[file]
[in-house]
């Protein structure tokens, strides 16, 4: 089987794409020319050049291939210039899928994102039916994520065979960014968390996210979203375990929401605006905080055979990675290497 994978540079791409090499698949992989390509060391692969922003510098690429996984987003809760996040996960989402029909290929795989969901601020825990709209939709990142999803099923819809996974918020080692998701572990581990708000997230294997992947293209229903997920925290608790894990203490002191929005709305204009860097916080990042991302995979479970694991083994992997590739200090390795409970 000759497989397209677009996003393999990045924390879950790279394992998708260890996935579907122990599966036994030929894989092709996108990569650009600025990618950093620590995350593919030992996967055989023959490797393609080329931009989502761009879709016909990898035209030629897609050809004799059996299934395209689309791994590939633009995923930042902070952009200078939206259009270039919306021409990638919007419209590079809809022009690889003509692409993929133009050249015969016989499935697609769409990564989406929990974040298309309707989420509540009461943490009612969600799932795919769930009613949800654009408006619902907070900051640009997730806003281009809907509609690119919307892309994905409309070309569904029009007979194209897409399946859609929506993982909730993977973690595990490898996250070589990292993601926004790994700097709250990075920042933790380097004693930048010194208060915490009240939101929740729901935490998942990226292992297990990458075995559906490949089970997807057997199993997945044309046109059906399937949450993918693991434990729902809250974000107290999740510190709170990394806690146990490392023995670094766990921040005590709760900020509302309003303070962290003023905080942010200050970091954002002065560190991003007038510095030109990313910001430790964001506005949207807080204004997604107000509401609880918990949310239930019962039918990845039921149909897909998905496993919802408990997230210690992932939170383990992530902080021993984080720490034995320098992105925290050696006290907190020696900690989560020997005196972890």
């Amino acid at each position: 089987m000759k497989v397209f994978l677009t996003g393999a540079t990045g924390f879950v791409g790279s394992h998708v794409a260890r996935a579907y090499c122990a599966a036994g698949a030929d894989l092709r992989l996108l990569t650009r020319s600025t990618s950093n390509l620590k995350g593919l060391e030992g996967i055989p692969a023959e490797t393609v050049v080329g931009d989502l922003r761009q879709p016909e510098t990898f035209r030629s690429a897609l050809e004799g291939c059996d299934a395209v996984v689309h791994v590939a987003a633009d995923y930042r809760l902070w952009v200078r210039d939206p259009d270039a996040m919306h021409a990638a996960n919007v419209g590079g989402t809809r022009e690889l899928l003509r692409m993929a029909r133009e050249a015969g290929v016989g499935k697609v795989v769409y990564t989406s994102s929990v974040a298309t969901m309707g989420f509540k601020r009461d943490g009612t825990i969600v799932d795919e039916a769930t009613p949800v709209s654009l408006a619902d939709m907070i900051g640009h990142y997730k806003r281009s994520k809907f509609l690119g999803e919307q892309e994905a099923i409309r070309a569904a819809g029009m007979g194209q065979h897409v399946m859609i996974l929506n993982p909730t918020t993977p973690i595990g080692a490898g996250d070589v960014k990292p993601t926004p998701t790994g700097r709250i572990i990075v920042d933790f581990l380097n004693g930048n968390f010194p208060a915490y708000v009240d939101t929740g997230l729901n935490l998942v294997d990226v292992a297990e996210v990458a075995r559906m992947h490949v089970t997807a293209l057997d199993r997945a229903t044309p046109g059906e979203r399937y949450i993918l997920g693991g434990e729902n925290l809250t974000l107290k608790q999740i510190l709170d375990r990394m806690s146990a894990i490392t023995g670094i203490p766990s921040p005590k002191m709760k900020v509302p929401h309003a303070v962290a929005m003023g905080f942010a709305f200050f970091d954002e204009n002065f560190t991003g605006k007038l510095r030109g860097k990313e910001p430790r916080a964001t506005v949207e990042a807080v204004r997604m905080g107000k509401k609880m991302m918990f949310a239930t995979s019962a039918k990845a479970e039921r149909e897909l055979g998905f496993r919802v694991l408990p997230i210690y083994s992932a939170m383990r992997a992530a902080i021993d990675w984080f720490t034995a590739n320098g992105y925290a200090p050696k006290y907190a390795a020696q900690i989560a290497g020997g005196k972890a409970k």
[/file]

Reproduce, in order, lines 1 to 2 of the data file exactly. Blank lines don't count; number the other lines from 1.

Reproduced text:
[in-house]
């Protein structure tokens, strides 16, 4: 089987794409020319050049291939210039899928994102039916994520065979960014968390996210979203375990929401605006905080055979990675290497 994978540079791409090499698949992989390509060391692969922003510098690429996984987003809760996040996960989402029909290929795989969901601020825990709209939709990142999803099923819809996974918020080692998701572990581990708000997230294997992947293209229903997920925290608790894990203490002191929005709305204009860097916080990042991302995979479970694991083994992997590739200090390795409970 000759497989397209677009996003393999990045924390879950790279394992998708260890996935579907122990599966036994030929894989092709996108990569650009600025990618950093620590995350593919030992996967055989023959490797393609080329931009989502761009879709016909990898035209030629897609050809004799059996299934395209689309791994590939633009995923930042902070952009200078939206259009270039919306021409990638919007419209590079809809022009690889003509692409993929133009050249015969016989499935697609769409990564989406929990974040298309309707989420509540009461943490009612969600799932795919769930009613949800654009408006619902907070900051640009997730806003281009809907509609690119919307892309994905409309070309569904029009007979194209897409399946859609929506993982909730993977973690595990490898996250070589990292993601926004790994700097709250990075920042933790380097004693930048010194208060915490009240939101929740729901935490998942990226292992297990990458075995559906490949089970997807057997199993997945044309046109059906399937949450993918693991434990729902809250974000107290999740510190709170990394806690146990490392023995670094766990921040005590709760900020509302309003303070962290003023905080942010200050970091954002002065560190991003007038510095030109990313910001430790964001506005949207807080204004997604107000509401609880918990949310239930019962039918990845039921149909897909998905496993919802408990997230210690992932939170383990992530902080021993984080720490034995320098992105925290050696006290907190020696900690989560020997005196972890």